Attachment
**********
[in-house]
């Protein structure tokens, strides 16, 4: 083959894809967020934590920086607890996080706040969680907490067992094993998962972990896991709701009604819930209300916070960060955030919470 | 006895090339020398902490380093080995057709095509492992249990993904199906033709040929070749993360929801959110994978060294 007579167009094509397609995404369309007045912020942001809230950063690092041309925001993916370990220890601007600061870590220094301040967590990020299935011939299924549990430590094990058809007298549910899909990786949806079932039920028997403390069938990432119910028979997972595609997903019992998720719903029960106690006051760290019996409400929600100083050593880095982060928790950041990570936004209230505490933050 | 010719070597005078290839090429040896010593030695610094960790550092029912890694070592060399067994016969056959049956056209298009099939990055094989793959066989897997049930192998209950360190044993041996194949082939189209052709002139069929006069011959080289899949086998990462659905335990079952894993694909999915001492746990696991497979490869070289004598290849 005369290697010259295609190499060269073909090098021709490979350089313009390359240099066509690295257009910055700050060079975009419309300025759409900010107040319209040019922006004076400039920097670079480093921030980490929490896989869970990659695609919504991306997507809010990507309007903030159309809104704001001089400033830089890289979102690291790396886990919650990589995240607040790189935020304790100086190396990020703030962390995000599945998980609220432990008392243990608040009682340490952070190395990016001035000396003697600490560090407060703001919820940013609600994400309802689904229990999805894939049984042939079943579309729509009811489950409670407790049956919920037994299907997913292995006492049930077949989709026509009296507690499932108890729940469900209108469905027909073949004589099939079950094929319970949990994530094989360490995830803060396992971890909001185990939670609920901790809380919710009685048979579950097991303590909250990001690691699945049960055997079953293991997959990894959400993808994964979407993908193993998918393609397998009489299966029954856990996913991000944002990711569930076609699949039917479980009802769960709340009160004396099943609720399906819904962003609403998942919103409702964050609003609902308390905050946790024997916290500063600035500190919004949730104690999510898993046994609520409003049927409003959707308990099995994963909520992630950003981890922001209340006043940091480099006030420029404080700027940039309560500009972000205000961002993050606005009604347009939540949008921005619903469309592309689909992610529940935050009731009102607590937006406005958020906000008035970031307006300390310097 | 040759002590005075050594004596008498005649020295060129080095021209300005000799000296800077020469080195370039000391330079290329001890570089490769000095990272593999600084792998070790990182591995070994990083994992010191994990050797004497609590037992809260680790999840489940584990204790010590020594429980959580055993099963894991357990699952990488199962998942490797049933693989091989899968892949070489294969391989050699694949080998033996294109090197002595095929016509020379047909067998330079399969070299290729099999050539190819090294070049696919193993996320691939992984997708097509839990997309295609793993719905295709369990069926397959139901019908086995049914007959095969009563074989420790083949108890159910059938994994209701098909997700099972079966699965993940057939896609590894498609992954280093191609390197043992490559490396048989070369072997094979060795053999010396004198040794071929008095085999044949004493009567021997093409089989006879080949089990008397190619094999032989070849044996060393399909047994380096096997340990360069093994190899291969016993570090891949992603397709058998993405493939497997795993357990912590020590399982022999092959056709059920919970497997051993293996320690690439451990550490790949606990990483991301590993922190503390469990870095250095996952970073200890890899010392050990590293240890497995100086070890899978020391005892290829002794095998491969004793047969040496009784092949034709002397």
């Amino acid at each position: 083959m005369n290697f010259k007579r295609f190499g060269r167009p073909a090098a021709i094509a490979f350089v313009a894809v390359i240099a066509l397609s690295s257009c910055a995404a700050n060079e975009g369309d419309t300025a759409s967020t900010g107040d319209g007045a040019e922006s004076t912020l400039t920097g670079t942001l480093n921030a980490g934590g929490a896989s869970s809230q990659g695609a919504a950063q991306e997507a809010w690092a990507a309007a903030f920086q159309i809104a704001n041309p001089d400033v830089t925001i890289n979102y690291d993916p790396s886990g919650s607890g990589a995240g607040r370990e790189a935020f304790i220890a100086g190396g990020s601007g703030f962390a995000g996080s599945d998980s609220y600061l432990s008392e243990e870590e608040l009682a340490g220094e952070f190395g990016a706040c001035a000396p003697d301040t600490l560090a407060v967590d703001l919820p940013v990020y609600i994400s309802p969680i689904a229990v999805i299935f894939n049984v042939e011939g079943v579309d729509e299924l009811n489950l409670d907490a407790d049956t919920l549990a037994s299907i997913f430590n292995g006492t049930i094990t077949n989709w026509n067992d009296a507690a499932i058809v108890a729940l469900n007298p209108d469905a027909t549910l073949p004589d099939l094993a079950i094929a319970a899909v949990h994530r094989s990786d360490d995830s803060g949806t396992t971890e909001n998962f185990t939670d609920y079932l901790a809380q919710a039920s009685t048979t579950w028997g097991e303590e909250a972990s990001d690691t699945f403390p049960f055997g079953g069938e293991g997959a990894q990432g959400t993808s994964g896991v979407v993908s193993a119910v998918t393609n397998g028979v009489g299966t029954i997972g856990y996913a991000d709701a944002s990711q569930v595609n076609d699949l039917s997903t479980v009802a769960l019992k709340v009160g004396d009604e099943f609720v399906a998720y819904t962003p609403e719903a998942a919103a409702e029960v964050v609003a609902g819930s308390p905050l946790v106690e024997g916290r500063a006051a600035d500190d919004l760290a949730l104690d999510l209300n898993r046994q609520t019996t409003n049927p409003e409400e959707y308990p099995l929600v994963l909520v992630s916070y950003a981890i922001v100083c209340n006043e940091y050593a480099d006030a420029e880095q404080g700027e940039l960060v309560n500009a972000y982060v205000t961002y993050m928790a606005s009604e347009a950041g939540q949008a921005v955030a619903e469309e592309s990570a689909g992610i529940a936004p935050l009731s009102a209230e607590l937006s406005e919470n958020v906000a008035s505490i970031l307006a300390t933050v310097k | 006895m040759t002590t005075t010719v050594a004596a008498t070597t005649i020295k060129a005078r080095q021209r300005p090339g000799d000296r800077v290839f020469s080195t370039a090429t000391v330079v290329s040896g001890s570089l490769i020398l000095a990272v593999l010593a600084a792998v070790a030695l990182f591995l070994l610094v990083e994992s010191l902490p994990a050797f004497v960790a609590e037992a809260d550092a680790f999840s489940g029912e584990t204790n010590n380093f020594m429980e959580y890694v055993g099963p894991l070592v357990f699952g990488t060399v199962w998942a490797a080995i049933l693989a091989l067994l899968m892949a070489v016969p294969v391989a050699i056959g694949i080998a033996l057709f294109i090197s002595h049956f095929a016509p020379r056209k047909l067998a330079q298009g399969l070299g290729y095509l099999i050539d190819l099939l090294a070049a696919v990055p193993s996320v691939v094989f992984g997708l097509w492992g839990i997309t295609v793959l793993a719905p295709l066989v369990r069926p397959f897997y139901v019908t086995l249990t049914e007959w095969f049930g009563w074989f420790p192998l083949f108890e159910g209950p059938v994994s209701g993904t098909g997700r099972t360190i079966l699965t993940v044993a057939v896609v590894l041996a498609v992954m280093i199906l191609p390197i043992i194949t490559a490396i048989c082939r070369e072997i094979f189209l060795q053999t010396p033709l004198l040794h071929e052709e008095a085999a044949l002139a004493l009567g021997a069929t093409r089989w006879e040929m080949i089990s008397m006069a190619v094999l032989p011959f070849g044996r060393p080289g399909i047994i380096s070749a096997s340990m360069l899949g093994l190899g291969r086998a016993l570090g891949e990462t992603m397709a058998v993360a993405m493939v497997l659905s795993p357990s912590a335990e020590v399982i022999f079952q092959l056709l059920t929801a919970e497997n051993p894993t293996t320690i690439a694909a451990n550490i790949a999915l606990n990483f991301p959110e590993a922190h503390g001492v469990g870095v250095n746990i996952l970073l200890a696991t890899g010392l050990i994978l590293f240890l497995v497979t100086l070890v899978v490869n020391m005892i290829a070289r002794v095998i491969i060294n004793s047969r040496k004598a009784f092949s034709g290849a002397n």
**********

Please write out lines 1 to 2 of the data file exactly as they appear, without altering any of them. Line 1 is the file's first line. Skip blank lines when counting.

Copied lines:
[in-house]
């Protein structure tokens, strides 16, 4: 083959894809967020934590920086607890996080706040969680907490067992094993998962972990896991709701009604819930209300916070960060955030919470 | 006895090339020398902490380093080995057709095509492992249990993904199906033709040929070749993360929801959110994978060294 007579167009094509397609995404369309007045912020942001809230950063690092041309925001993916370990220890601007600061870590220094301040967590990020299935011939299924549990430590094990058809007298549910899909990786949806079932039920028997403390069938990432119910028979997972595609997903019992998720719903029960106690006051760290019996409400929600100083050593880095982060928790950041990570936004209230505490933050 | 010719070597005078290839090429040896010593030695610094960790550092029912890694070592060399067994016969056959049956056209298009099939990055094989793959066989897997049930192998209950360190044993041996194949082939189209052709002139069929006069011959080289899949086998990462659905335990079952894993694909999915001492746990696991497979490869070289004598290849 005369290697010259295609190499060269073909090098021709490979350089313009390359240099066509690295257009910055700050060079975009419309300025759409900010107040319209040019922006004076400039920097670079480093921030980490929490896989869970990659695609919504991306997507809010990507309007903030159309809104704001001089400033830089890289979102690291790396886990919650990589995240607040790189935020304790100086190396990020703030962390995000599945998980609220432990008392243990608040009682340490952070190395990016001035000396003697600490560090407060703001919820940013609600994400309802689904229990999805894939049984042939079943579309729509009811489950409670407790049956919920037994299907997913292995006492049930077949989709026509009296507690499932108890729940469900209108469905027909073949004589099939079950094929319970949990994530094989360490995830803060396992971890909001185990939670609920901790809380919710009685048979579950097991303590909250990001690691699945049960055997079953293991997959990894959400993808994964979407993908193993998918393609397998009489299966029954856990996913991000944002990711569930076609699949039917479980009802769960709340009160004396099943609720399906819904962003609403998942919103409702964050609003609902308390905050946790024997916290500063600035500190919004949730104690999510898993046994609520409003049927409003959707308990099995994963909520992630950003981890922001209340006043940091480099006030420029404080700027940039309560500009972000205000961002993050606005009604347009939540949008921005619903469309592309689909992610529940935050009731009102607590937006406005958020906000008035970031307006300390310097 | 040759002590005075050594004596008498005649020295060129080095021209300005000799000296800077020469080195370039000391330079290329001890570089490769000095990272593999600084792998070790990182591995070994990083994992010191994990050797004497609590037992809260680790999840489940584990204790010590020594429980959580055993099963894991357990699952990488199962998942490797049933693989091989899968892949070489294969391989050699694949080998033996294109090197002595095929016509020379047909067998330079399969070299290729099999050539190819090294070049696919193993996320691939992984997708097509839990997309295609793993719905295709369990069926397959139901019908086995049914007959095969009563074989420790083949108890159910059938994994209701098909997700099972079966699965993940057939896609590894498609992954280093191609390197043992490559490396048989070369072997094979060795053999010396004198040794071929008095085999044949004493009567021997093409089989006879080949089990008397190619094999032989070849044996060393399909047994380096096997340990360069093994190899291969016993570090891949992603397709058998993405493939497997795993357990912590020590399982022999092959056709059920919970497997051993293996320690690439451990550490790949606990990483991301590993922190503390469990870095250095996952970073200890890899010392050990590293240890497995100086070890899978020391005892290829002794095998491969004793047969040496009784092949034709002397």